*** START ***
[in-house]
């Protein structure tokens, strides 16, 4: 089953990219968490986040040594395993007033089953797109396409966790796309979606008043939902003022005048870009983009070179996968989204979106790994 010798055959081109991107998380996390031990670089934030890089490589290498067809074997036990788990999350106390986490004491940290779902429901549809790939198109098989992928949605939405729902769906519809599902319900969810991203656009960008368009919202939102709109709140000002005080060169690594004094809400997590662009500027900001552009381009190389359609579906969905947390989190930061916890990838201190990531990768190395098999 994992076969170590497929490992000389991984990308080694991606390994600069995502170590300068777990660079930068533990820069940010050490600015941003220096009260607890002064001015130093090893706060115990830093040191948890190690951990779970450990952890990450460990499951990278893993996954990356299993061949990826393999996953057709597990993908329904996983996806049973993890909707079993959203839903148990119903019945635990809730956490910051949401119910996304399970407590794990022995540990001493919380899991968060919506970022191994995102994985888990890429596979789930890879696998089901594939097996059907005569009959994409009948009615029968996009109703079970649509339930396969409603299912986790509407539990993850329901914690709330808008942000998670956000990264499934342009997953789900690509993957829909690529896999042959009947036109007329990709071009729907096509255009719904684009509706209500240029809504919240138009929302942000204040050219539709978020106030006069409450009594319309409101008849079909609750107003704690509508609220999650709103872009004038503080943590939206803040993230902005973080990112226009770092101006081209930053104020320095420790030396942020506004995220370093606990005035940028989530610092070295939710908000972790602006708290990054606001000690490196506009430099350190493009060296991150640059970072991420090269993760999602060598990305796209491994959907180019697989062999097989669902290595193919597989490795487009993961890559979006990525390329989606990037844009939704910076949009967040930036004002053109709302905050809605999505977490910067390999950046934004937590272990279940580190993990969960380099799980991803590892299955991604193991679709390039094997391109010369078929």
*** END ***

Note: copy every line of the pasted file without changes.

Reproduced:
[in-house]
């Protein structure tokens, strides 16, 4: 089953990219968490986040040594395993007033089953797109396409966790796309979606008043939902003022005048870009983009070179996968989204979106790994 010798055959081109991107998380996390031990670089934030890089490589290498067809074997036990788990999350106390986490004491940290779902429901549809790939198109098989992928949605939405729902769906519809599902319900969810991203656009960008368009919202939102709109709140000002005080060169690594004094809400997590662009500027900001552009381009190389359609579906969905947390989190930061916890990838201190990531990768190395098999 994992076969170590497929490992000389991984990308080694991606390994600069995502170590300068777990660079930068533990820069940010050490600015941003220096009260607890002064001015130093090893706060115990830093040191948890190690951990779970450990952890990450460990499951990278893993996954990356299993061949990826393999996953057709597990993908329904996983996806049973993890909707079993959203839903148990119903019945635990809730956490910051949401119910996304399970407590794990022995540990001493919380899991968060919506970022191994995102994985888990890429596979789930890879696998089901594939097996059907005569009959994409009948009615029968996009109703079970649509339930396969409603299912986790509407539990993850329901914690709330808008942000998670956000990264499934342009997953789900690509993957829909690529896999042959009947036109007329990709071009729907096509255009719904684009509706209500240029809504919240138009929302942000204040050219539709978020106030006069409450009594319309409101008849079909609750107003704690509508609220999650709103872009004038503080943590939206803040993230902005973080990112226009770092101006081209930053104020320095420790030396942020506004995220370093606990005035940028989530610092070295939710908000972790602006708290990054606001000690490196506009430099350190493009060296991150640059970072991420090269993760999602060598990305796209491994959907180019697989062999097989669902290595193919597989490795487009993961890559979006990525390329989606990037844009939704910076949009967040930036004002053109709302905050809605999505977490910067390999950046934004937590272990279940580190993990969960380099799980991803590892299955991604193991679709390039094997391109010369078929």